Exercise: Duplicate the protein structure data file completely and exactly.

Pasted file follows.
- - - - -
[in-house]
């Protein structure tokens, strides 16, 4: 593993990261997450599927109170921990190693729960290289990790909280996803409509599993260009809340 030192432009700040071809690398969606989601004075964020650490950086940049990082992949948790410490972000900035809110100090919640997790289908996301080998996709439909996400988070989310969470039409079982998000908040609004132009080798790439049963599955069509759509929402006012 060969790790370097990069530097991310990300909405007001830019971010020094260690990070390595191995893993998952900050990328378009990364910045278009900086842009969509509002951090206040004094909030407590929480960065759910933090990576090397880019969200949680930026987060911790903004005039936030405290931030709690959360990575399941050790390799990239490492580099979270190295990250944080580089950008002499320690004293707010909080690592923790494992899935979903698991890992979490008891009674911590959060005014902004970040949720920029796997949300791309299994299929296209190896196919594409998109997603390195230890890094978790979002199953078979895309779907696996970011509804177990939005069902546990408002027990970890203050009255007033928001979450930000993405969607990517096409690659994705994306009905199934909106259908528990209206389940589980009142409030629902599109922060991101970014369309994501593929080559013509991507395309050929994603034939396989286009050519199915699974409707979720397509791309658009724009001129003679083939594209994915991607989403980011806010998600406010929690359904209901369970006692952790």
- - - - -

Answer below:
[in-house]
């Protein structure tokens, strides 16, 4: 593993990261997450599927109170921990190693729960290289990790909280996803409509599993260009809340 030192432009700040071809690398969606989601004075964020650490950086940049990082992949948790410490972000900035809110100090919640997790289908996301080998996709439909996400988070989310969470039409079982998000908040609004132009080798790439049963599955069509759509929402006012 060969790790370097990069530097991310990300909405007001830019971010020094260690990070390595191995893993998952900050990328378009990364910045278009900086842009969509509002951090206040004094909030407590929480960065759910933090990576090397880019969200949680930026987060911790903004005039936030405290931030709690959360990575399941050790390799990239490492580099979270190295990250944080580089950008002499320690004293707010909080690592923790494992899935979903698991890992979490008891009674911590959060005014902004970040949720920029796997949300791309299994299929296209190896196919594409998109997603390195230890890094978790979002199953078979895309779907696996970011509804177990939005069902546990408002027990970890203050009255007033928001979450930000993405969607990517096409690659994705994306009905199934909106259908528990209206389940589980009142409030629902599109922060991101970014369309994501593929080559013509991507395309050929994603034939396989286009050519199915699974409707979720397509791309658009724009001129003679083939594209994915991607989403980011806010998600406010929690359904209901369970006692952790």